"In yo face" is a great idiom that according to the American Heritage Dictionary of Idioms emerged in the 1970's from basketball culture as a way to defiantly and audaciously assert your will on another man. It began being used literally, to describe conquering another man while millimeters away from his body, proving yourself unstoppable.
Make no mistake, President Obama announcing Susan Rice as the new National Security Adviser is every bit as cold as Jordan dunking on Ewing, especially because it's worth way more than two points. In this analogy, Ewing is the Republicans or at least those behind the Scandal Industrial Complex who deal in political theater intended to embarrass the administration, eat up the clock, try to make people hate or distrust the president and subvert the democratic process itself.
It doesn't really matter if the scandal begins in Whitewater or Benghazi, the methodology remains the same: leap on mistakes, call them outrageous scandals, make media noise, launch investigations, never let them end, and sow doubt about the president even if the so-called scandals have nothing to do with the White House.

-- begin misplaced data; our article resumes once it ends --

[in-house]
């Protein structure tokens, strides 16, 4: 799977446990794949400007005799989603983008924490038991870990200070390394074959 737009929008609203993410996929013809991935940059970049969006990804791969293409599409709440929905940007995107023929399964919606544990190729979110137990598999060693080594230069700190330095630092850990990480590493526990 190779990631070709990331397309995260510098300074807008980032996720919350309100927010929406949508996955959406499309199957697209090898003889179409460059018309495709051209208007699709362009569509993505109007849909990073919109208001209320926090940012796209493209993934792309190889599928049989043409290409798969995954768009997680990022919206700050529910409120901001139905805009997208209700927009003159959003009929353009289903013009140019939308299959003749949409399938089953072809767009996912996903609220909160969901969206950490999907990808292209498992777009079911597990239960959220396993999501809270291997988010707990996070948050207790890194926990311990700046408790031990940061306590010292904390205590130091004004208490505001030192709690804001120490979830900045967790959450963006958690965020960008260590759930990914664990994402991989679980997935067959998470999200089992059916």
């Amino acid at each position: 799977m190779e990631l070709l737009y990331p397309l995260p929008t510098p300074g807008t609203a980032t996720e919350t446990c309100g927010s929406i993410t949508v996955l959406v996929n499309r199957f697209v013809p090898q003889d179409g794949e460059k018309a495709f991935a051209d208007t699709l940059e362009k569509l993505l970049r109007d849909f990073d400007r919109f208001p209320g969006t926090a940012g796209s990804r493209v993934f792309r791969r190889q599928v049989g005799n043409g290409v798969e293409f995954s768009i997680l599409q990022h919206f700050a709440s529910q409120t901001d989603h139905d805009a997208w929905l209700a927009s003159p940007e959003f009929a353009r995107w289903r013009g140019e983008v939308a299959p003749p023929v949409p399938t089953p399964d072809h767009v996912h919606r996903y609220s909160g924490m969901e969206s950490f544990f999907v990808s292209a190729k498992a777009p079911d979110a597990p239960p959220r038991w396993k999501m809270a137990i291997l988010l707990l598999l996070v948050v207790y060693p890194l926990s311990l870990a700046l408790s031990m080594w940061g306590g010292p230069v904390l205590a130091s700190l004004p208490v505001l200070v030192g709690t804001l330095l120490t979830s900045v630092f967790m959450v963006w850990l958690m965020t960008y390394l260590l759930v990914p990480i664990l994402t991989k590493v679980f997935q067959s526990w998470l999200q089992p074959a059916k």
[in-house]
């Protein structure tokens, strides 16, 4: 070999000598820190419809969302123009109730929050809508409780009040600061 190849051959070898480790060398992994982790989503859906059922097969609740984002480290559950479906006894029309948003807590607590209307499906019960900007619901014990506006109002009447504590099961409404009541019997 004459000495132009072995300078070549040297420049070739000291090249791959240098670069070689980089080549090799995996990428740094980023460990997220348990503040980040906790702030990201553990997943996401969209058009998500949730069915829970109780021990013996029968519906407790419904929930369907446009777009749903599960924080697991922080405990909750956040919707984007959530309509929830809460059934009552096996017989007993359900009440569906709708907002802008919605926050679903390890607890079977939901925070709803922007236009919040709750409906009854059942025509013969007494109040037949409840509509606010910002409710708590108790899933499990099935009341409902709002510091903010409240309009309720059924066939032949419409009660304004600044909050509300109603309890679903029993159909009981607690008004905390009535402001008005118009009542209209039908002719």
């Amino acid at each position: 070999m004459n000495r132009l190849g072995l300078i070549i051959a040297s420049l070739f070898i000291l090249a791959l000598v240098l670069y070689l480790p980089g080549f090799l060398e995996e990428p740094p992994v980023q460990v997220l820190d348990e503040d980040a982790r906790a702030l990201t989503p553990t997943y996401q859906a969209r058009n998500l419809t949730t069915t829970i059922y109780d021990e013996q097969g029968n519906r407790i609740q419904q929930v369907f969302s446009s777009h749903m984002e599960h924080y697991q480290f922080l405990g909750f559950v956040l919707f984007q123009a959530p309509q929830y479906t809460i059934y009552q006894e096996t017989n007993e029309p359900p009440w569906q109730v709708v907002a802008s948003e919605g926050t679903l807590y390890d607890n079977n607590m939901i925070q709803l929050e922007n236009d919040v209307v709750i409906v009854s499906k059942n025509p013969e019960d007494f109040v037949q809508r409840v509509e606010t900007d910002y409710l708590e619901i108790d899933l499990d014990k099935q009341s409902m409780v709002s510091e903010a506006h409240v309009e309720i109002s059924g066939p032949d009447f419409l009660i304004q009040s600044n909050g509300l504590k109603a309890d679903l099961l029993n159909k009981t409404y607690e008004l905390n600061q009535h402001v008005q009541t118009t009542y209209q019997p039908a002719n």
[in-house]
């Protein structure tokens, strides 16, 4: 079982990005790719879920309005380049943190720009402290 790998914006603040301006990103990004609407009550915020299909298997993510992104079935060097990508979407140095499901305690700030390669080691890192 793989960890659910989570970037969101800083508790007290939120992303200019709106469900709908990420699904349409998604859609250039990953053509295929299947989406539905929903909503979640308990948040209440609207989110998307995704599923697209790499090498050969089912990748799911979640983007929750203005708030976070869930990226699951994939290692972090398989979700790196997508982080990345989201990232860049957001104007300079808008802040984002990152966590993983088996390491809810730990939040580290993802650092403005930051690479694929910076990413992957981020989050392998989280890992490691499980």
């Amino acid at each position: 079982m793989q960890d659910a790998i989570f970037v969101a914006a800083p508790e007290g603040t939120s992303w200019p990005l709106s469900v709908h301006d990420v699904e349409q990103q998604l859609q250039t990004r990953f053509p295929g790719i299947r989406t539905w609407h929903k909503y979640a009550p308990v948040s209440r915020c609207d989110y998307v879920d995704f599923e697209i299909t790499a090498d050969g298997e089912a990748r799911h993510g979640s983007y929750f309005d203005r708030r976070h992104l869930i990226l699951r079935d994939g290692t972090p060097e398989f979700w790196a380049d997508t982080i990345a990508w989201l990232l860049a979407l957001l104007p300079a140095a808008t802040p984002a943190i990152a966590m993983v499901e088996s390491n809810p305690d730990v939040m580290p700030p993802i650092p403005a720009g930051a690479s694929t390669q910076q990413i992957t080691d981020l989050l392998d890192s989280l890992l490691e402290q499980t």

Eventually the fact of multiple investigations becomes proof of something in and of itself, even if those investigations are fruitless. And each scandal lowers the bar for what else is outrageous and what else the media should focus on because surely it's a pattern that proves something about the president.
Obama sees all that and he disdains the silly season in politics and he believes Susan Rice is an excellent public servant and someone who was wronged, someone who had nothing to do with what happened in Benghazi and someone who's been vindicated by the recently released email trail. And yet she was attacked as a way of attacking Obama. He probably felt he had to do something to right the injustice done to her--and also perhaps to rebuke the scandal industrial complex. And why shouldn't he?
Why shouldn't he respond to years of GOP intransigence and obstruction and outright subversion of the democratic process with the back of his hand and the people he believes are best for the job? The GOP profits from not working with him, from looking like they're defying him, so there's no horse-trading possible. So why shouldn't he dunk on them? As long as his approval stays high and steady, what does he have to fear? Of course the only thing the Republicans have to fear is overreach itself.